So, before assigning a project, make it a habit to announce its goals. Then, you can use facilitation techniques like a classic SWOT analysis or Project Point of Departure to set your goals and keep track of all the critical metrics.
Setting expectations is essential for team collaboration. When the individuals and the team know what is expected of them, they can stay focused and perform better. So, before starting a new year, a new initiative, or a new project, you need to communicate the goals to your teams and individuals to ensure that everyone knows what they need to do. Moreover, they will align their goals with the team and company’s goals to get a better idea of where they’re going.
You can hold scheduled discussions or general meetings with your employees from time to time to update them about their goals and progress. Additionally, you can carry out online conferences for remote teams to keep them in the loop about new plans, changes, projects, progress, and expectations.
Collaborating as a team is made even easier if you have a process or framework for setting and checking tasks and the expectations that come with them.
Try Who/What/When Matrix when you want to create a single source of truth around expectations and work to be done.
When you hire new employees, one most important thing you need to do is communicate their job descriptions to them appropriately. They should know their job responsibility in detail and what role they would be playing in the company and their team.
Communicating the role to them will help them mentally prepare for their responsibilities and maintain a work-life balance. This practice ensures that the employee doesn’t get exhausted from the job and decides to switch. No one likes to be given uninformed and unasked for.
However, if the employee himself asks to take on more responsibilities, that shows willingness. In that case, you can assign them new roles.
Need help clarifying roles and exploring dependencies? Try RACI Matrix to help everyone understand what they’re responsible for, accountable for and where their input might be required.
It would be best if you recognized that no two people in your team would be the same. You will have to acknowledge and approach their strengths in a personalized way. Everyone has a weakness, but you have to focus on what they can do instead of what they can’t do. For example, having a remote team working for you from a different city or country will allow you to have broader perspectives in your team meetings. Hence, you will have more talent on your table that will enable innovation.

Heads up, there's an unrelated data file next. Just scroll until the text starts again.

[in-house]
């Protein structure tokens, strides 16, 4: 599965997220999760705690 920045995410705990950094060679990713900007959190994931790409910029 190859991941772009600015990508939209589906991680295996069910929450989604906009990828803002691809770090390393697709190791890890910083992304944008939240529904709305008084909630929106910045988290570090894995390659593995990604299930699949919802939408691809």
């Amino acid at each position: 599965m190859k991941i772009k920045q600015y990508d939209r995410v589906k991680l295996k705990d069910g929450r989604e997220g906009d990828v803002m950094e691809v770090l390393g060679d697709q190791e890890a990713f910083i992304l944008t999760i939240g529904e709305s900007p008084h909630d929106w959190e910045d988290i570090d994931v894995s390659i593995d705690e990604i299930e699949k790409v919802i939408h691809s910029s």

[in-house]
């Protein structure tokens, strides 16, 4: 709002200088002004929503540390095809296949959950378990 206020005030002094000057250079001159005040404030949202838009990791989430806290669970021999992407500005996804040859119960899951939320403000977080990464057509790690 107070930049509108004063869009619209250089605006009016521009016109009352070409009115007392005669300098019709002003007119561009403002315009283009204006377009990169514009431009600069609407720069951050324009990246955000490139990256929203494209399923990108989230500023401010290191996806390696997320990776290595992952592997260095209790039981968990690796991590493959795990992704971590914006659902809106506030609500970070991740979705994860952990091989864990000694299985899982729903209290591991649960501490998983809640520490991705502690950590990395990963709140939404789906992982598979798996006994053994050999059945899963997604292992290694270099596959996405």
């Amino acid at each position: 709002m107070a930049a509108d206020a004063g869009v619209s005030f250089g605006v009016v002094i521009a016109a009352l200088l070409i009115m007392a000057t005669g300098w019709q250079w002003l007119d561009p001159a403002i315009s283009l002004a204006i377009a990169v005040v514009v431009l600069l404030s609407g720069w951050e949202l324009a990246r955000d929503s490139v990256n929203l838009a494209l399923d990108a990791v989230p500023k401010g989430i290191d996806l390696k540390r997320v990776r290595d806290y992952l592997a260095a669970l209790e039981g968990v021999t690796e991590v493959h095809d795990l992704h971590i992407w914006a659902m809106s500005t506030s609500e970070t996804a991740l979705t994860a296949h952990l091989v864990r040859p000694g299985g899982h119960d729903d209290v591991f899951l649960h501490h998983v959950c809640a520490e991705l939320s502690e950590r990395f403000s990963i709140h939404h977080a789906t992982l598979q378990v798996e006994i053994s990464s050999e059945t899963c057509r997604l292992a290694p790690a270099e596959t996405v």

So, promote your employees’ strengths before assigning any roles and projects to them. This will motivate them to participate in the tasks more efficiently and come up with practical outcomes. To do this, you will have to carry out individual meetings with your employees to have better consideration.
Exploring individual and team strengths as a group is absolutely worth your time. Strength Envelopes is a great exercise for recognizing strengths but also showing appreciation and building team bonds too!
When collaborating on a tough project, things go wrong, tempers flare and understanding where other people are coming from can be instrumental in keeping things going. Teams that have taken the time to bond and get to know each other as people with lives outside of work are more resilient to problems. What’s more, people can often be more open and honest with those they know well – both things which can improve working relationships.
The Four Quadrants Activity is a favourite of ours at SessionLab! It’s a quick, fun and visual way of getting teams to share with the group and get to know each other better. Start by asking participants to answer four questions by drawing their answers on a piece of paper. Try using questions that help them share something about themselves and what they bring to the team to start conversations and build relationships between members of the group.
Collaboration helps you create an environment where every employee can perform at maximum capacity with team support. It enables efficiency, innovation, productivity, and whatnot. Your team will be proactive instead of reactive. They will take action before the problems even surface.
Moreover, since the collaborative workspace allows every individual to have a voice, employees don’t feel pressured or undervalued. When your employees feel good about their work, they start performing better too!
Great collaboration encourages every individual to contribute their skills and abilities to the team while also helping to realize the potential of others. When this is in place, you have a great foundation for everything that follows!